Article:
top of page

‘Louise Hearman: MCA'

Frieze Magazine, No. 184, March 2017

Sophie Knezic

Louise Hearman

MCA, Sydney

29 September – 4 December 2016


Louise Hearman is a rhetorician of the fantastic and the macabre. For her first museum retrospective, curated by Anna Davis at the MCA, a comprehensive selection of paintings and drawings spanning 1993-2016 conveys a world bristling with eerie menace and unhallowed couplings. Implausible vistas and nocturnal forests with velvety atmospheres are punctured by inexplicable sources of light and populated with animal-human hybrids and mutant plants whose fleshy forms radiate unnaturally. The paintings conjure scenes from science fiction yet meld these with lustre and texture of the Australian wilderness.


In Untitled #1293 a giant succulent branch swings across an open field, deserted save for the presence of a small child whose distant contours are dwarfed by the obtrusively phallic form. If plants are irrevocably menacing here, in other paintings such as Untitled #1294 (2009) something more sinisterly consensual occurs; an adolescent with a trance-like expression communes with a mysteriously protruding penile branch, drawing dark carnal energy from its blackened stem. Variously suggesting alien colonising plants in John Wyndham’s The Day of the Triffids (1951) or the human-destroying pods in Jack Finney’s The Body Snatchers (1956) – adapted a generation later into Philip Kaufman’s horror classic Invasion of the Body Snatchers (1978) – Hearman’s plant life has equivalent liquidating potency.


If stalks and flowers are ominous and heavily genital in these paintings, they are counterpointed by the more ambiguous role played by animal life. In spite of similarly farfetched shifts in scale, these, by contrast, seem far less threatening. A giant puppy’s head with a beatific expression emerges from a clearing in a nighttime forest in Untitled #891 (2002) and a horse’s head with glistening eyes thrusts improbably from coursing rapids, as if stepping out from a parallel universe in Untitled #980 (2002). These animals are endearing, cute and lovingly rendered, switching the tone of Hearman’s paintings from endangerment to schmaltz. At times the artist entirely gives over to mawkish rendition, as in Untitled #999 (2003), where the jowly imploring gaze of a Boston Terrier – its oversized head filling the picture plane – is nothing short of kitsch.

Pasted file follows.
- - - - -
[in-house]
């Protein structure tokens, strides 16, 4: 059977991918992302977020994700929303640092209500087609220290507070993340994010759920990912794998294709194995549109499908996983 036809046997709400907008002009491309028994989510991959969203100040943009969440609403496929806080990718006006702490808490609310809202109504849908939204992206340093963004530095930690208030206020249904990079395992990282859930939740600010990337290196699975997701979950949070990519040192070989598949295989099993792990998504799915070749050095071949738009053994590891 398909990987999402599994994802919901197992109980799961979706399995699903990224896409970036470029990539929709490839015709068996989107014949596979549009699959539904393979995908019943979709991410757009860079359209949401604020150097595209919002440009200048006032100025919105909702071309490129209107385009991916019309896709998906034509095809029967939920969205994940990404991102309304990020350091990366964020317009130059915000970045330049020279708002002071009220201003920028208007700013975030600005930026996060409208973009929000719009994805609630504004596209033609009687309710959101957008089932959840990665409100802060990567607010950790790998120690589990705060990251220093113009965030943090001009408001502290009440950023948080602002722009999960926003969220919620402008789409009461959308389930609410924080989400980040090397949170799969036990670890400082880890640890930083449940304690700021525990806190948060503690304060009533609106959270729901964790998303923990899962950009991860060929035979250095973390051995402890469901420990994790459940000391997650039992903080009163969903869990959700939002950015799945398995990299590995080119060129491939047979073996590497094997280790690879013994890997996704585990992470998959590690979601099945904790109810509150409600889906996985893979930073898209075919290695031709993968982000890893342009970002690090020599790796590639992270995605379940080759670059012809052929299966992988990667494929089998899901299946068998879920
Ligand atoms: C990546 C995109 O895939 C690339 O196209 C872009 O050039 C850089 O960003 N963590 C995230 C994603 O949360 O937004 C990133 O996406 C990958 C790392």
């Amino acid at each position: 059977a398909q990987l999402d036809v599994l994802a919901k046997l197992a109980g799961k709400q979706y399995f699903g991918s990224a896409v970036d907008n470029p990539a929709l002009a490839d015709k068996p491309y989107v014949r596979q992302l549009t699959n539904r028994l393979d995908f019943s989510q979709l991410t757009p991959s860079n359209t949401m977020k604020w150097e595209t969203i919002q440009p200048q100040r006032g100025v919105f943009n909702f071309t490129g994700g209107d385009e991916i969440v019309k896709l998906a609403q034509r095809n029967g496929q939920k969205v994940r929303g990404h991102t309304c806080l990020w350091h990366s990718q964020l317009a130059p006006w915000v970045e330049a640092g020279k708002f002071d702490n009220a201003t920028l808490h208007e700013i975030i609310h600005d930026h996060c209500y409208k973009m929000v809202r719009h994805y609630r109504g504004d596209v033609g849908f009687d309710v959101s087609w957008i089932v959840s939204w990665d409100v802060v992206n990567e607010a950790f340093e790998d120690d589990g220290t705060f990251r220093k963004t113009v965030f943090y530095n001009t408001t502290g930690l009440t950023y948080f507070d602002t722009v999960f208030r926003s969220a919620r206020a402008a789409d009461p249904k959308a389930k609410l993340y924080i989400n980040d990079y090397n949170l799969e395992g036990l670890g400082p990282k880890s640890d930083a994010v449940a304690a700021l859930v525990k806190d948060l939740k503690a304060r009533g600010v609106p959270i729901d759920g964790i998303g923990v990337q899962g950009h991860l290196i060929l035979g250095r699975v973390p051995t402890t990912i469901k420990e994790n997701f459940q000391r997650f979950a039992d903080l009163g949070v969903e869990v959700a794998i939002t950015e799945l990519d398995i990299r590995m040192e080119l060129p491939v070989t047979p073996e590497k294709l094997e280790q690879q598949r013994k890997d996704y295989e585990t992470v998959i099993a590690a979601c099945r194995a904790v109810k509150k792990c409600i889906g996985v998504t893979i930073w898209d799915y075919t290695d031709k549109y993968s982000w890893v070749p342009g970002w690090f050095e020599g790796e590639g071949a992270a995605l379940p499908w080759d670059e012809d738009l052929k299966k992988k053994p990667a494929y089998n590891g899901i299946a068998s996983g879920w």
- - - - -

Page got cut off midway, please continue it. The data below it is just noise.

But this is where Hearman gets interesting. For buttressing her oppositional loves of animal sentimentality and Twilight Zone eeriness is a robustness of painterly technique that is astonishing. Hearman is a painter who has assimilated the pre-modern Western tradition; her virtuoso technique displays lessons learned from Dutch 17th century painters such as Frans Hals and Rembrandt with their bravura brushwork and shrewd modulations of light and darkness producing images of palpitating drama and depth. Hearman is comparably technically masterful. She displays closer kinship, however, with Goya; the Spaniard’s attraction to the otherworldly and the demonic, such as the gleeful menace of Witches’ Flight (1798) and the magnetic bleakness of his murals at the Quinta del Sordo, better known as the Black Paintings (1820-23). The floating malevolence of Atropos (The Fates), (1821-23) and the poignancy of The Drowning Dog (1820-23) are revivified in Hearman’s correspondingly fiendish worlds.


This is most apparent in the multiple paintings featuring children. Akin to the ways in which animals burst forth from land and sea, her pixie-like child figures sprout from the earth and are bathed in light from an obscured source (Untitled #739, 1999) or hover enigmatically on ocean waves (Untitled #410, 1995), more spectral than real. More often though, the children are rendered as dislocated presences with missing bodies – heads floating in expanses of dusky and darkened skies (Untitled #838, 2000; Untitled #1288, 2009) or irrupting through a blanket of clouds (Untitled #1279, 2009). These are farcical compositions yet Hearman’s deft and accomplished painterly method means that her repertoire of weird imagery has arresting force. On the one hand her taste for the freakish undercuts the potential solemnity of her technique, but on the other her human and non-human presences have a vitality that is unnerving. In a word, Hearman’s paintings are fey. But their brooding mysteriousness, profanity and kitsch are defiantly category-shattering and form a powerfully bewitching universe.



Image caption:

Louise Hearman, Untitled #1294, 2009, oil on masonite, Collection of the artist, Image courtesy and © the artist
Photograph: Mark Ashkanasy

bottom of page